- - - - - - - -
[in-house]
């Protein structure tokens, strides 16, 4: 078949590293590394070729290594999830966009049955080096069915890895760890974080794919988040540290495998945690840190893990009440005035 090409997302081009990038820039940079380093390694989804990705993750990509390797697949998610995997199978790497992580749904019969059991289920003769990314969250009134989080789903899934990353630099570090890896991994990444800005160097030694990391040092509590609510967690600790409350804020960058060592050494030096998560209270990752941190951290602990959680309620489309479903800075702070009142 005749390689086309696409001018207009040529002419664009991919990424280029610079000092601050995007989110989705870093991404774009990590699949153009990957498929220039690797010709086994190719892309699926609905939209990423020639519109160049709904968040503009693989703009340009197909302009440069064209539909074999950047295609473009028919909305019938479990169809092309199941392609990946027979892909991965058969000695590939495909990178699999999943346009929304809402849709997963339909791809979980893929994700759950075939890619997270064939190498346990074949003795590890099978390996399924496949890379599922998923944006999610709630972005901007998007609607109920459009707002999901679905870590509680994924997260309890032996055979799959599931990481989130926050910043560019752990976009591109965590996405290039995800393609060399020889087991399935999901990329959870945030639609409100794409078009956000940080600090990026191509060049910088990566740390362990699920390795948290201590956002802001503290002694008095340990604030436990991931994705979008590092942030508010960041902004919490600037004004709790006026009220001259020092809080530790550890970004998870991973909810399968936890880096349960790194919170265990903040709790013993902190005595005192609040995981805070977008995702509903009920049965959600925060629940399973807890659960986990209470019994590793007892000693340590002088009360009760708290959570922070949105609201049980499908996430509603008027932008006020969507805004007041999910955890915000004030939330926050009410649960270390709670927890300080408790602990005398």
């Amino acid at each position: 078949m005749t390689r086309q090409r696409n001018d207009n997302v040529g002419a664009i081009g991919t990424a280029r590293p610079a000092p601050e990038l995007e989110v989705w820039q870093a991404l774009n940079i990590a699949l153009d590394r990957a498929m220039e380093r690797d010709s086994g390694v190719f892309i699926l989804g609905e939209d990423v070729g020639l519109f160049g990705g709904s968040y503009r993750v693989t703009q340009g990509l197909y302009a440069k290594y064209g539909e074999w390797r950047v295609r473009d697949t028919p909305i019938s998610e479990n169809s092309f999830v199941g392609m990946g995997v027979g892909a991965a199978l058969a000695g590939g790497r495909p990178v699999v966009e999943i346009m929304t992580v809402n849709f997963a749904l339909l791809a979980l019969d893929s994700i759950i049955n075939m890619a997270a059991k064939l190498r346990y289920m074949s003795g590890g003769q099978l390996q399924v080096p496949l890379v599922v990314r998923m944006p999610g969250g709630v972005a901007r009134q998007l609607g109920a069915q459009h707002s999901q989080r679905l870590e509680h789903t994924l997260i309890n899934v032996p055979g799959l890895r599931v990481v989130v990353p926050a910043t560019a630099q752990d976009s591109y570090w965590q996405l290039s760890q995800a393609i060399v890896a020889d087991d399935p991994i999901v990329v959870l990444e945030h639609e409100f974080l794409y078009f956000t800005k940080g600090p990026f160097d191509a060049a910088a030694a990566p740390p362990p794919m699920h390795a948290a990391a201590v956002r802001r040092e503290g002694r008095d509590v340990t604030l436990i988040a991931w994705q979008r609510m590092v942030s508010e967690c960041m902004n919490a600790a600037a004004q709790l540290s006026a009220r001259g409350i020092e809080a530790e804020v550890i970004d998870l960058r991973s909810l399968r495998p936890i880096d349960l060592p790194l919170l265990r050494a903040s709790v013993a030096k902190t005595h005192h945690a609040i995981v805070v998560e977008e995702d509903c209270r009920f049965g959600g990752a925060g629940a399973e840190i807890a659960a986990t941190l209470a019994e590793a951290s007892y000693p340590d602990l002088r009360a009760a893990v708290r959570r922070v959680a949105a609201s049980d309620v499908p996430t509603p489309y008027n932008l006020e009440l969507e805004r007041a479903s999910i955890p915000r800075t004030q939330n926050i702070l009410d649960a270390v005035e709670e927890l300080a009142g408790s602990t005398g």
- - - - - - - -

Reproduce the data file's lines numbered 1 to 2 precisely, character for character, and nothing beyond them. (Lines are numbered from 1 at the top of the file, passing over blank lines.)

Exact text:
[in-house]
């Protein structure tokens, strides 16, 4: 078949590293590394070729290594999830966009049955080096069915890895760890974080794919988040540290495998945690840190893990009440005035 090409997302081009990038820039940079380093390694989804990705993750990509390797697949998610995997199978790497992580749904019969059991289920003769990314969250009134989080789903899934990353630099570090890896991994990444800005160097030694990391040092509590609510967690600790409350804020960058060592050494030096998560209270990752941190951290602990959680309620489309479903800075702070009142 005749390689086309696409001018207009040529002419664009991919990424280029610079000092601050995007989110989705870093991404774009990590699949153009990957498929220039690797010709086994190719892309699926609905939209990423020639519109160049709904968040503009693989703009340009197909302009440069064209539909074999950047295609473009028919909305019938479990169809092309199941392609990946027979892909991965058969000695590939495909990178699999999943346009929304809402849709997963339909791809979980893929994700759950075939890619997270064939190498346990074949003795590890099978390996399924496949890379599922998923944006999610709630972005901007998007609607109920459009707002999901679905870590509680994924997260309890032996055979799959599931990481989130926050910043560019752990976009591109965590996405290039995800393609060399020889087991399935999901990329959870945030639609409100794409078009956000940080600090990026191509060049910088990566740390362990699920390795948290201590956002802001503290002694008095340990604030436990991931994705979008590092942030508010960041902004919490600037004004709790006026009220001259020092809080530790550890970004998870991973909810399968936890880096349960790194919170265990903040709790013993902190005595005192609040995981805070977008995702509903009920049965959600925060629940399973807890659960986990209470019994590793007892000693340590002088009360009760708290959570922070949105609201049980499908996430509603008027932008006020969507805004007041999910955890915000004030939330926050009410649960270390709670927890300080408790602990005398």